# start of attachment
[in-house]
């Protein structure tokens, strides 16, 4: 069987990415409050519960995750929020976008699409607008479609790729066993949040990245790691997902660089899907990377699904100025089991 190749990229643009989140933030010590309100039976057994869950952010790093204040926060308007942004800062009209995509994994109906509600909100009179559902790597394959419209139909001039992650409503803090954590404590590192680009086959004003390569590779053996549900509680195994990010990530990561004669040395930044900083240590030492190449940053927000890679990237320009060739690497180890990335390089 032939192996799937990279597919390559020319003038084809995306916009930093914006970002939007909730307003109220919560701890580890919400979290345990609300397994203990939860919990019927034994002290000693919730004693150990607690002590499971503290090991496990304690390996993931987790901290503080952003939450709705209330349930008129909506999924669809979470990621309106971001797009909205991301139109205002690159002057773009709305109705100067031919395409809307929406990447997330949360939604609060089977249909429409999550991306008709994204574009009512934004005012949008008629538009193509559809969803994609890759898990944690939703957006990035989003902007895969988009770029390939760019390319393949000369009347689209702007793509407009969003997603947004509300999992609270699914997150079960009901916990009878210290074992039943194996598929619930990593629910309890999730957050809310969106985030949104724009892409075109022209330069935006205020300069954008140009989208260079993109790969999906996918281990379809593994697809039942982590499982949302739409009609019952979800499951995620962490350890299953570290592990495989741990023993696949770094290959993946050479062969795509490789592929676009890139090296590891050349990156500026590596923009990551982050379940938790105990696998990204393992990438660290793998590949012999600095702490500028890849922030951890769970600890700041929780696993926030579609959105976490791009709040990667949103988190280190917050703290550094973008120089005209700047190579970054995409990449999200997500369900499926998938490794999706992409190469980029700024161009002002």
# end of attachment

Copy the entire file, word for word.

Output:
[in-house]
């Protein structure tokens, strides 16, 4: 069987990415409050519960995750929020976008699409607008479609790729066993949040990245790691997902660089899907990377699904100025089991 190749990229643009989140933030010590309100039976057994869950952010790093204040926060308007942004800062009209995509994994109906509600909100009179559902790597394959419209139909001039992650409503803090954590404590590192680009086959004003390569590779053996549900509680195994990010990530990561004669040395930044900083240590030492190449940053927000890679990237320009060739690497180890990335390089 032939192996799937990279597919390559020319003038084809995306916009930093914006970002939007909730307003109220919560701890580890919400979290345990609300397994203990939860919990019927034994002290000693919730004693150990607690002590499971503290090991496990304690390996993931987790901290503080952003939450709705209330349930008129909506999924669809979470990621309106971001797009909205991301139109205002690159002057773009709305109705100067031919395409809307929406990447997330949360939604609060089977249909429409999550991306008709994204574009009512934004005012949008008629538009193509559809969803994609890759898990944690939703957006990035989003902007895969988009770029390939760019390319393949000369009347689209702007793509407009969003997603947004509300999992609270699914997150079960009901916990009878210290074992039943194996598929619930990593629910309890999730957050809310969106985030949104724009892409075109022209330069935006205020300069954008140009989208260079993109790969999906996918281990379809593994697809039942982590499982949302739409009609019952979800499951995620962490350890299953570290592990495989741990023993696949770094290959993946050479062969795509490789592929676009890139090296590891050349990156500026590596923009990551982050379940938790105990696998990204393992990438660290793998590949012999600095702490500028890849922030951890769970600890700041929780696993926030579609959105976490791009709040990667949103988190280190917050703290550094973008120089005209700047190579970054995409990449999200997500369900499926998938490794999706992409190469980029700024161009002002």